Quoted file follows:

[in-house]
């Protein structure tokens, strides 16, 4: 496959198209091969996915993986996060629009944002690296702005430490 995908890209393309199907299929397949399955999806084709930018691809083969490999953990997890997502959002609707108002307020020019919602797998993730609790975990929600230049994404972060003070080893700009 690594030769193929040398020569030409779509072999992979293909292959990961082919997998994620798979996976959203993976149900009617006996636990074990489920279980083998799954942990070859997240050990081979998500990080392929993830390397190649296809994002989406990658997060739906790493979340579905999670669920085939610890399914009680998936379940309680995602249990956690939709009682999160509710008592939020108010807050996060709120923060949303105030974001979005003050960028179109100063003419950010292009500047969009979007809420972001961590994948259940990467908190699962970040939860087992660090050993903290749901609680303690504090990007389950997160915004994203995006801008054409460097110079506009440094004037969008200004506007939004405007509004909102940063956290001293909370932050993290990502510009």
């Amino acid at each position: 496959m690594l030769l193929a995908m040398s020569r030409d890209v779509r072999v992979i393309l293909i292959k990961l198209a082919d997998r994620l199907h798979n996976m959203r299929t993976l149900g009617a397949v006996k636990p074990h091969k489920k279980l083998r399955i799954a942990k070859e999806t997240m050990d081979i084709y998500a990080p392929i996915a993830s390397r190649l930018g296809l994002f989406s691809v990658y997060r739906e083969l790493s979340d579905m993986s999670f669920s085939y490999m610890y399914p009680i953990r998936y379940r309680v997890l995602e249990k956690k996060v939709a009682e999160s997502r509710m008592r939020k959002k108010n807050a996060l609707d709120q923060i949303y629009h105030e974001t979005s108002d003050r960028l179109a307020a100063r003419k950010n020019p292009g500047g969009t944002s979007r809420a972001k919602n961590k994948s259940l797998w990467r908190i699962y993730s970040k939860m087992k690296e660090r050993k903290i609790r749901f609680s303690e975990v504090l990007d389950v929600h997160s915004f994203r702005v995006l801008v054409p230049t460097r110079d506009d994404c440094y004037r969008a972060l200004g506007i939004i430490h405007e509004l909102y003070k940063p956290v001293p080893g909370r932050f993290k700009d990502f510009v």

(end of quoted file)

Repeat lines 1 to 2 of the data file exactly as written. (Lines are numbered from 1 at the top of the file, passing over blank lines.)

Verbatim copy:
[in-house]
């Protein structure tokens, strides 16, 4: 496959198209091969996915993986996060629009944002690296702005430490 995908890209393309199907299929397949399955999806084709930018691809083969490999953990997890997502959002609707108002307020020019919602797998993730609790975990929600230049994404972060003070080893700009 690594030769193929040398020569030409779509072999992979293909292959990961082919997998994620798979996976959203993976149900009617006996636990074990489920279980083998799954942990070859997240050990081979998500990080392929993830390397190649296809994002989406990658997060739906790493979340579905999670669920085939610890399914009680998936379940309680995602249990956690939709009682999160509710008592939020108010807050996060709120923060949303105030974001979005003050960028179109100063003419950010292009500047969009979007809420972001961590994948259940990467908190699962970040939860087992660090050993903290749901609680303690504090990007389950997160915004994203995006801008054409460097110079506009440094004037969008200004506007939004405007509004909102940063956290001293909370932050993290990502510009």